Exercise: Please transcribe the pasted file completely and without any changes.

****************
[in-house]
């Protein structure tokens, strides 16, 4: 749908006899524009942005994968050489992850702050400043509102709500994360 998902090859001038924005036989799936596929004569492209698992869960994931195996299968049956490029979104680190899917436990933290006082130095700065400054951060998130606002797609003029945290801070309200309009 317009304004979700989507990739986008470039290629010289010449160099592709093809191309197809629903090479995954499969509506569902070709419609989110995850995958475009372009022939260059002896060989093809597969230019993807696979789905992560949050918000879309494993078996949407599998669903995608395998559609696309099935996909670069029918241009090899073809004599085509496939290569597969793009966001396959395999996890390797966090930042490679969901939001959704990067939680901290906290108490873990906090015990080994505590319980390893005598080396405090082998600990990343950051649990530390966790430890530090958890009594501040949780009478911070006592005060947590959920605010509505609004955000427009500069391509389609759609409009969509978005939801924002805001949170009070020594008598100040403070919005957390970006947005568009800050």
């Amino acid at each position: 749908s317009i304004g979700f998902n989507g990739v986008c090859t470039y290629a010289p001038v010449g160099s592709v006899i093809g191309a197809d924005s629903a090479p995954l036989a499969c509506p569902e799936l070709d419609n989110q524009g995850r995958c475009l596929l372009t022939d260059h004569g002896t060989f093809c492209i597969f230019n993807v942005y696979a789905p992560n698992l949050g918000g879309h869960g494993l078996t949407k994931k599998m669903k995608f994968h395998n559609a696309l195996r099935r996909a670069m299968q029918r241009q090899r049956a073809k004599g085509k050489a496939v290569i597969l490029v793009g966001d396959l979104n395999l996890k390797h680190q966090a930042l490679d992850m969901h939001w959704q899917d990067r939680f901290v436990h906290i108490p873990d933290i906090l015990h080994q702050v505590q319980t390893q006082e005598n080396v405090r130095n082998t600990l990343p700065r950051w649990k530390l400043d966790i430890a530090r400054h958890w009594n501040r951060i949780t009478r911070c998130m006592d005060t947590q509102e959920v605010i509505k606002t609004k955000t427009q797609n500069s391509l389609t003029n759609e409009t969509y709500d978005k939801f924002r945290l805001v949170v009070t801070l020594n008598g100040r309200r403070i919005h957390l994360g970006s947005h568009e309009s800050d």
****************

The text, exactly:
[in-house]
């Protein structure tokens, strides 16, 4: 749908006899524009942005994968050489992850702050400043509102709500994360 998902090859001038924005036989799936596929004569492209698992869960994931195996299968049956490029979104680190899917436990933290006082130095700065400054951060998130606002797609003029945290801070309200309009 317009304004979700989507990739986008470039290629010289010449160099592709093809191309197809629903090479995954499969509506569902070709419609989110995850995958475009372009022939260059002896060989093809597969230019993807696979789905992560949050918000879309494993078996949407599998669903995608395998559609696309099935996909670069029918241009090899073809004599085509496939290569597969793009966001396959395999996890390797966090930042490679969901939001959704990067939680901290906290108490873990906090015990080994505590319980390893005598080396405090082998600990990343950051649990530390966790430890530090958890009594501040949780009478911070006592005060947590959920605010509505609004955000427009500069391509389609759609409009969509978005939801924002805001949170009070020594008598100040403070919005957390970006947005568009800050």
């Amino acid at each position: 749908s317009i304004g979700f998902n989507g990739v986008c090859t470039y290629a010289p001038v010449g160099s592709v006899i093809g191309a197809d924005s629903a090479p995954l036989a499969c509506p569902e799936l070709d419609n989110q524009g995850r995958c475009l596929l372009t022939d260059h004569g002896t060989f093809c492209i597969f230019n993807v942005y696979a789905p992560n698992l949050g918000g879309h869960g494993l078996t949407k994931k599998m669903k995608f994968h395998n559609a696309l195996r099935r996909a670069m299968q029918r241009q090899r049956a073809k004599g085509k050489a496939v290569i597969l490029v793009g966001d396959l979104n395999l996890k390797h680190q966090a930042l490679d992850m969901h939001w959704q899917d990067r939680f901290v436990h906290i108490p873990d933290i906090l015990h080994q702050v505590q319980t390893q006082e005598n080396v405090r130095n082998t600990l990343p700065r950051w649990k530390l400043d966790i430890a530090r400054h958890w009594n501040r951060i949780t009478r911070c998130m006592d005060t947590q509102e959920v605010i509505k606002t609004k955000t427009q797609n500069s391509l389609t003029n759609e409009t969509y709500d978005k939801f924002r945290l805001v949170v009070t801070l020594n008598g100040r309200r403070i919005h957390l994360g970006s947005h568009e309009s800050d």